Jazz Fest neighbors make most of crowdsUpdated:
NEW ORLEANS, LA (WVUE) - Jude Kernaghan bought a lot near the New Orleans Fair Grounds just four weeks ago and plans to build a house on it.
But first, the fest.
"I thought it'd be an interesting thing to cross off the bucket list, park some cars at Jazz Fest," he says.
As thousands flock to the Fairgrounds for two weekends of music, those living closest experience both the best and worst of the annual event.
The crowded streets usually trap Addie Martin in for the weekend, so she and her husband host what they call Porchfest.
"It's impossible to live a normal life when you live so close to Jazz Fest," she says. During Jazz Fest, you might as well embrace it and it's really great to just get together with all our friends and host people. This is like the biggest party we throw all year so we just like having people over."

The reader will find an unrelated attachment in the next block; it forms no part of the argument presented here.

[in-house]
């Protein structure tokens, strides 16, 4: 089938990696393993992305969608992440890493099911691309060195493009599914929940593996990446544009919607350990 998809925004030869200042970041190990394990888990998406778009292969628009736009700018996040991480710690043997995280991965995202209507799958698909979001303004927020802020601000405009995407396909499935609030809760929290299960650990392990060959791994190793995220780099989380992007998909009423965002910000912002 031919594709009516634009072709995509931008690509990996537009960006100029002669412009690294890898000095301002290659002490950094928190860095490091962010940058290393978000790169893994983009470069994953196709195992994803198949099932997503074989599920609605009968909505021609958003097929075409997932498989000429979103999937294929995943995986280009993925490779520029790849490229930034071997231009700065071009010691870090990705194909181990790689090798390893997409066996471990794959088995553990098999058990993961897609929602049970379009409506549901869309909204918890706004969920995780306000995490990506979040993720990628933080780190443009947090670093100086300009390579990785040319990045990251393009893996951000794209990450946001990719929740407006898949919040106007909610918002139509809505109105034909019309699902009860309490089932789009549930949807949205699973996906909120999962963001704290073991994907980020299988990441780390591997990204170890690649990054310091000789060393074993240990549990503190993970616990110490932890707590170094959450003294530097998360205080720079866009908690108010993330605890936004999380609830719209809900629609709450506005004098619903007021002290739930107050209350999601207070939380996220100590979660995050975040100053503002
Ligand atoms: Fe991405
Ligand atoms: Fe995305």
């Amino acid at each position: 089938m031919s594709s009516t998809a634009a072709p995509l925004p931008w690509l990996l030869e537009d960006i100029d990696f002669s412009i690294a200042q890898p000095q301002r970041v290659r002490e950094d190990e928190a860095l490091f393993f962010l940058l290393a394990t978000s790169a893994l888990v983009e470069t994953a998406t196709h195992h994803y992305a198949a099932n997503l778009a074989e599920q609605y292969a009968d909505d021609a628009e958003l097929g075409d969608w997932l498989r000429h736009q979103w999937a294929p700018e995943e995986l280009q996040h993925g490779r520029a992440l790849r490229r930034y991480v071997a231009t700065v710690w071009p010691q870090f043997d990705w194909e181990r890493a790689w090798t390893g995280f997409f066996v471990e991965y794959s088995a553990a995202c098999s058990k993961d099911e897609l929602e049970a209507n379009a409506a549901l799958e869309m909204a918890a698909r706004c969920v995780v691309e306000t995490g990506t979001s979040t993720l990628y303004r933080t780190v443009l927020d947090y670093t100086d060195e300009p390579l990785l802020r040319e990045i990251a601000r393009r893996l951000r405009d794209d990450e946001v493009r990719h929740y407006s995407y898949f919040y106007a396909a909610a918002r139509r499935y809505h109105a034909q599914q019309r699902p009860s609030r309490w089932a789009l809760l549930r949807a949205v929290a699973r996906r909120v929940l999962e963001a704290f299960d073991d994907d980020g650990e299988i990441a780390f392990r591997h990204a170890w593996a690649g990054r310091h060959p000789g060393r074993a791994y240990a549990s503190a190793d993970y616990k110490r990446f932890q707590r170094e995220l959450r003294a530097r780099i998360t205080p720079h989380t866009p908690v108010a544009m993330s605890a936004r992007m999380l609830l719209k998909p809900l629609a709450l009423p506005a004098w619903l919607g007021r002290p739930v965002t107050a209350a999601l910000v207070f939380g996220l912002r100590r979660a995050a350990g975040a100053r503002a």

Martin says she might not even go in this year because the most fun is often what happens outside the festival grounds.
"We figured out over the years that we really enjoy just being at home and hosting our friends because we have a lot of friends that either go for a little while or don't go but live close by and so it's just a good way for us to entertain and hang out with people," she says.
Shawn Kennedy tries to make the weekend fun even though Jazz Fest means a lot of work.
Her family has been working to turn the old St. Rose of Lima campus into the Bayou Treme Center, an arts & education incubator for children.
This is their biggest fundraiser of the year.
"It helps us with the rent," says Kennedy. "It helps us with the upkeep, the insurance and, most importantly, it helps to let people know that the project is still alive."
Back at Kernaghan's lot, business is good.
He also sells water to thirsty fest-goers.
"If you keep them sealed, you can bring them into Jazz Fest," he says. "It's a good deal and we'll keep you hydrated, keep you alive to enjoy the entire fest."